Most runners, especially female runners, know the name Sonja Laxton. She is not only synonymous with longevity in the sport of running, but also known for her humbleness and friendly attitude towards everyone at races countrywide. She is a well-known face at all Spar Ladies’ races, where she often finishes way in front of many women half her age! When speaking to Sonja one quickly realises that this woman has a pure love for running and is not motivated by podium finishes or glory, nor is she obsessed by mileage or the newest training methods. She runs because she absolutely adores it!
THE EARLY DAYS
Sonja started running in grade nine in PE and just happened to be a bit faster than the other girls. In those days, females were not allowed to run further than 150 yards. “Men back then thought women would probably die if they had to run 800m! In grade 12 they brought in cross-country, but only boys were allowed to run it.”
After school she studied at the University of the Witwatersrand, where she was a small fish in a big running pond. “On a good day I was second-last, but I kept going because I enjoyed it,” chuckles Sonja, who is as brainy as she is fast: She has a Masters degree in Biochemistry. She started venturing into ‘longer’ distances and one of her first wins was in the 800m at the Southern Transvaal Championships, which she won in a time of 2:22.2. At an Intervarsity meeting shortly after that, she won her first 1500m in 5:10.18.
At this time Sonja met Bea Marais, a former 800m SA record holder who introduced her to coach Jan Barnard. He started coaching Sonja in 1969. In 1971 she won her first SA senior track title and broke the SA record for 1500m. “I actually beat my friend Bea and finished in a time of 4:29.8. That race really stands out in my mind. I got to the 200m mark and was running behind Bea. I was feeling good but initially thought I can’t pass a Springbok runner!” In the same year Sonja won her first SA senior cross-country title.
MAKING INTERNATIONAL WAVES
Sonja’s running improved almost daily, and in 1971 she was awarded Springbok colours for the first time. Her first international meet followed when she competed at the British Champs. “I finished 16th and had so much fun. It was my first time overseas and so different to running here. We ran in the mud and cold. I still have contact with the family I stayed with back then, and they even have a Laxton photo album!”
The second time Sonja ventured overseas was when she competed in Canada, and though she ran mostly smaller races, she still made a clean sweep of most of them. Back home she focused on track and cross-country and competed annually at the SA Champs. Then in 1974, under the guidance of her new coach, Stuart Banner, Sonja travelled to Belgium to compete on the cross-country circuit. “I ran three races there and I won them all. One of the girls I raced against was third at the World Champs and I beat her. It was so much fun!”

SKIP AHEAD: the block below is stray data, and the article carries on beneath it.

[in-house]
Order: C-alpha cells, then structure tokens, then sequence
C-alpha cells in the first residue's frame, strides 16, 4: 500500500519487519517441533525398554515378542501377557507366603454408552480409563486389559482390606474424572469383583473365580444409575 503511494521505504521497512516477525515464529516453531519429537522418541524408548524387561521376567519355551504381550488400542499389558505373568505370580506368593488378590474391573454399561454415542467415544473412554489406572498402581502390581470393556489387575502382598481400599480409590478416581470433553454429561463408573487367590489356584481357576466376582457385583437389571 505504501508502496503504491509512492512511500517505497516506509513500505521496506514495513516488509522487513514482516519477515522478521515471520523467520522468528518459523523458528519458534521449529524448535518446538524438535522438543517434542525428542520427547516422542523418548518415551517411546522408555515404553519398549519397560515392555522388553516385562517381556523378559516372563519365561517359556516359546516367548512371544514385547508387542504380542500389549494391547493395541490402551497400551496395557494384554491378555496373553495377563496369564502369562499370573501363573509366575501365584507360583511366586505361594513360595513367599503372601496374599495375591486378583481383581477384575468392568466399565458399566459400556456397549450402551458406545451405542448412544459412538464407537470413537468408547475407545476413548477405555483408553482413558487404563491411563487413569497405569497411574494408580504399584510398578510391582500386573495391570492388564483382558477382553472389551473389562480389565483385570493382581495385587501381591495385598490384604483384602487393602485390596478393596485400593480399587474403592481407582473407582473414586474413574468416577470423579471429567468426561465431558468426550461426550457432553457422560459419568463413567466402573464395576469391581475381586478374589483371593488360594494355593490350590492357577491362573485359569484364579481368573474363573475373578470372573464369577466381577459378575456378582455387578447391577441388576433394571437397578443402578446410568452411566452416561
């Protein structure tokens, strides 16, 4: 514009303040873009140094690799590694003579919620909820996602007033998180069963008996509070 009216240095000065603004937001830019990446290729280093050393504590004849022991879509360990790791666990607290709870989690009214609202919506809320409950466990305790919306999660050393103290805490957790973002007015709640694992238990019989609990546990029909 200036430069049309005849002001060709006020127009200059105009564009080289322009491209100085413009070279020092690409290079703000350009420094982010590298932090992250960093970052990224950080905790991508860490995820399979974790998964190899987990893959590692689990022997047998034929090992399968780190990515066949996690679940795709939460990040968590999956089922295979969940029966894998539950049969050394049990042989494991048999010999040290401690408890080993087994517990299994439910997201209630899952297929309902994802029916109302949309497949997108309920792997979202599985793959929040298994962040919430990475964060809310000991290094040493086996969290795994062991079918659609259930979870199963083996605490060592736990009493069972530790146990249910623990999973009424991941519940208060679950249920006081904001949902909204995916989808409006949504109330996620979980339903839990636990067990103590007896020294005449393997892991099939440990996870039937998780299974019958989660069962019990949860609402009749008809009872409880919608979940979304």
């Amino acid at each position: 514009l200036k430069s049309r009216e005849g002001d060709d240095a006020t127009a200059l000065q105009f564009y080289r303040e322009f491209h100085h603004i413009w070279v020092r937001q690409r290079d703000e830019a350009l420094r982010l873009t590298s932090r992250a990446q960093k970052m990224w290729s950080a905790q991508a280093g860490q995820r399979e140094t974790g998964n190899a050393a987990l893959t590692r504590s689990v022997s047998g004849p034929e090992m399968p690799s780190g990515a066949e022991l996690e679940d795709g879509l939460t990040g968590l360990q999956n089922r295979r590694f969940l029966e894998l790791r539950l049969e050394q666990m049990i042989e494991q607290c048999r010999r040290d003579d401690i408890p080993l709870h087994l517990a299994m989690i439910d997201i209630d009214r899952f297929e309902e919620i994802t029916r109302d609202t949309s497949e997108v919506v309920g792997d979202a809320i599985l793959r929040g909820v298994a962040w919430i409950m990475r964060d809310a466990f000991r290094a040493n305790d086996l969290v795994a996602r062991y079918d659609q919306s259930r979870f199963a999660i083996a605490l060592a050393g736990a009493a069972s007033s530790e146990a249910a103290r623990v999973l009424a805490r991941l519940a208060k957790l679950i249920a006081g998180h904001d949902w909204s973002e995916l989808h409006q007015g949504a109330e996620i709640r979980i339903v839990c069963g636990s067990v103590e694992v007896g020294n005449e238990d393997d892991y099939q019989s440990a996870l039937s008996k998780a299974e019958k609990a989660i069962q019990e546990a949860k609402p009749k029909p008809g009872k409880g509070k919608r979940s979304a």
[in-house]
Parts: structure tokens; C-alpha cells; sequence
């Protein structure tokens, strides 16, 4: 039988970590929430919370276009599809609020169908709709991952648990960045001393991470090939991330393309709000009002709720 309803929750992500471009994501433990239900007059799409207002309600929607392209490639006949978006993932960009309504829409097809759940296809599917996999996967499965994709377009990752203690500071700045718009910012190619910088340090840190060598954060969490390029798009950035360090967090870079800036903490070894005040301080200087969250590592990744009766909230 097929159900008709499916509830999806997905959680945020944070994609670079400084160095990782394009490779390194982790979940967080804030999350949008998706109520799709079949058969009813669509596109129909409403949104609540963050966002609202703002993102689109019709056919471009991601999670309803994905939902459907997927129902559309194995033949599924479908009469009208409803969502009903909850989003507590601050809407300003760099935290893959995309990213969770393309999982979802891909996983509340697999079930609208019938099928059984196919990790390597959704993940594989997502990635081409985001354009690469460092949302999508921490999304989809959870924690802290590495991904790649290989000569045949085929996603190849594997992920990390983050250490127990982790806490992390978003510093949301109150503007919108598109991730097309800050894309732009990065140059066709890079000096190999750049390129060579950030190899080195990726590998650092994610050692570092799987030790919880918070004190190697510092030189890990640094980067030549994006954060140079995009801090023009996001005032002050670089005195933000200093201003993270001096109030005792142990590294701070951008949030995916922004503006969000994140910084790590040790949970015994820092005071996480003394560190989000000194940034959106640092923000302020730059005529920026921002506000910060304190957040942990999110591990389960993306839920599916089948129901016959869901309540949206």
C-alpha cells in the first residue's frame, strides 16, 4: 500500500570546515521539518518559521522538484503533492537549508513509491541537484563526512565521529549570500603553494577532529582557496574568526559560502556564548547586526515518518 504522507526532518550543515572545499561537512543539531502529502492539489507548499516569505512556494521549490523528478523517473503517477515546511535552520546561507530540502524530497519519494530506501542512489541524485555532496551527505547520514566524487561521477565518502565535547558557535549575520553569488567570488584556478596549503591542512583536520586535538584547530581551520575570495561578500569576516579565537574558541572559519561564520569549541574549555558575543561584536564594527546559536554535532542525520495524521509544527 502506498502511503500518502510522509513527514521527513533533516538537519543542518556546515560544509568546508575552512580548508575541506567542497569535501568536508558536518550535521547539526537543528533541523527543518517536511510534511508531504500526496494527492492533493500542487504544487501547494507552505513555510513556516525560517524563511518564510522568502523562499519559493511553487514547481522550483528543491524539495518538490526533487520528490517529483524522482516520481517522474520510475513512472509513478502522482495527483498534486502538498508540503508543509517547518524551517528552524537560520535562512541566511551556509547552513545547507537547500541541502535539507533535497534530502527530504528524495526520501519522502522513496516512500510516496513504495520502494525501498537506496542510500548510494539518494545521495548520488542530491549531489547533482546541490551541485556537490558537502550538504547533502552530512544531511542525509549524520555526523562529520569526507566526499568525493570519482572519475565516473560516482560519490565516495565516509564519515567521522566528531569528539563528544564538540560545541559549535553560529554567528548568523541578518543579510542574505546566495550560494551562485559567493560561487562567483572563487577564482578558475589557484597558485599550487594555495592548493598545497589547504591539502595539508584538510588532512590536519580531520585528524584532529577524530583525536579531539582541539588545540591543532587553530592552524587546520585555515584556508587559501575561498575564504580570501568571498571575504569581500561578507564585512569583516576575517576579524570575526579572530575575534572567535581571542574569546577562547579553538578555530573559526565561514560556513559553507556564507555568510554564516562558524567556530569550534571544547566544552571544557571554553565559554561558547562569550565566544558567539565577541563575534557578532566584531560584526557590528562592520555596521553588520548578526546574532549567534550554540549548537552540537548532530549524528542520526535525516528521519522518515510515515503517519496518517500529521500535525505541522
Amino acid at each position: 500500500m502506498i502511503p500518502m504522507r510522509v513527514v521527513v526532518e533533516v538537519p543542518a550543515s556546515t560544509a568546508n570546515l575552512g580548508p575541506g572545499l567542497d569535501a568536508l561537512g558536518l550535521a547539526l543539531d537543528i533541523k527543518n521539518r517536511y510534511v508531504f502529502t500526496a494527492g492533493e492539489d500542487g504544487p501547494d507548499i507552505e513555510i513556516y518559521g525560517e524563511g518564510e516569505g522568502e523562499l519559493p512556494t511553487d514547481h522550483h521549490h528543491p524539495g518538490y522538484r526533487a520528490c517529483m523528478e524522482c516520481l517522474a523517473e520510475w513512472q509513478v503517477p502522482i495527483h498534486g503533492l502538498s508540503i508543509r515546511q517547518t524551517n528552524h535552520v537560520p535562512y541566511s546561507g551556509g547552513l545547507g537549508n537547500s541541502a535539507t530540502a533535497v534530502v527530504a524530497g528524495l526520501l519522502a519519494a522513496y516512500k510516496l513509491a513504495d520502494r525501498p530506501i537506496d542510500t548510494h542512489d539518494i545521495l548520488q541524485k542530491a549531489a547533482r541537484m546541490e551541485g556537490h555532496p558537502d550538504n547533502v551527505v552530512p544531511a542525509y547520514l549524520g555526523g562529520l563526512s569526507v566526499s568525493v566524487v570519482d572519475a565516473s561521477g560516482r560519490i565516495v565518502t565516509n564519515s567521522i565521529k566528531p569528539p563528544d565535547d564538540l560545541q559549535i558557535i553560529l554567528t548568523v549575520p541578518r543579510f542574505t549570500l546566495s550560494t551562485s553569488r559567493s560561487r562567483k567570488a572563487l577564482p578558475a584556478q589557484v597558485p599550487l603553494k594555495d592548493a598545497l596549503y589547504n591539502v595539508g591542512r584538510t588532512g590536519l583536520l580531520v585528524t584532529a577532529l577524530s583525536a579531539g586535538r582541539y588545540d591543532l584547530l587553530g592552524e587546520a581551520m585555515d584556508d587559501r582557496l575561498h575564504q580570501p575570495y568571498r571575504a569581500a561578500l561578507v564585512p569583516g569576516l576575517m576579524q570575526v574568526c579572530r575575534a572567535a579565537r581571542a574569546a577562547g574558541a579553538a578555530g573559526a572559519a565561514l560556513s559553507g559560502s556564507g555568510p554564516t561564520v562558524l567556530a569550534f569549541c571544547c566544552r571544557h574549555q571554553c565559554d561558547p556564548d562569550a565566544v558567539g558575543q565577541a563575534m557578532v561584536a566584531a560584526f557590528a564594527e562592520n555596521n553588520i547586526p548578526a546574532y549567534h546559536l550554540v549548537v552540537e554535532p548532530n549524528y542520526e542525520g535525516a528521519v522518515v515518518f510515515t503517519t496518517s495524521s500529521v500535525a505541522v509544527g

Similarly, in 1975 she ran in Israel where she was crowned champion in the 400m, 800m and 1500m. “I remember returning to the hotel and getting a free cold drink because I beat some girl who went to the Olympics!” A year later in 1976, she finished fourth at the British Cross-country Champs. In the same year, Sonja was selected for a South African team to tour overseas, but two weeks before they were due to depart, South Africa was banned from international competition.
Over the years she has run so many races that finishing times and positions are sometimes hard to remember, says Sonja, who has four sets of books filled with races and times. Every race since 1962 is recorded in her neat handwriting and your head starts spinning just looking at this amazing record of awesome achievements. “I stopped counting how many races I have done. At one point it was over a 1000, and that was years ago.”
Sonja got married to Ian Laxton in 1974. His is a well-known face in running circles and he does a lot of work with the Comrades Marathon Association and the Spar Ladies’ Series. The couple started their married life in Durban, where Sonja lectured at the university in Westville and ran for Durban Athletic Club. Married life treated her well and in 1974 she was invited to PE for a 3000m race where she broke the EP, SA and African records in a time of 9:15.6.
Her first road race came in 1977 when she ran a 20km race in Durban. “Everyone had to predict their times. I won, but was disqualified because I was so far out with my predicted time!” Sonja says she never really specifically trained for longer races. Her training on weekends included running the women’s 4km cross-country event before joining in on the men’s 12km race for extra training.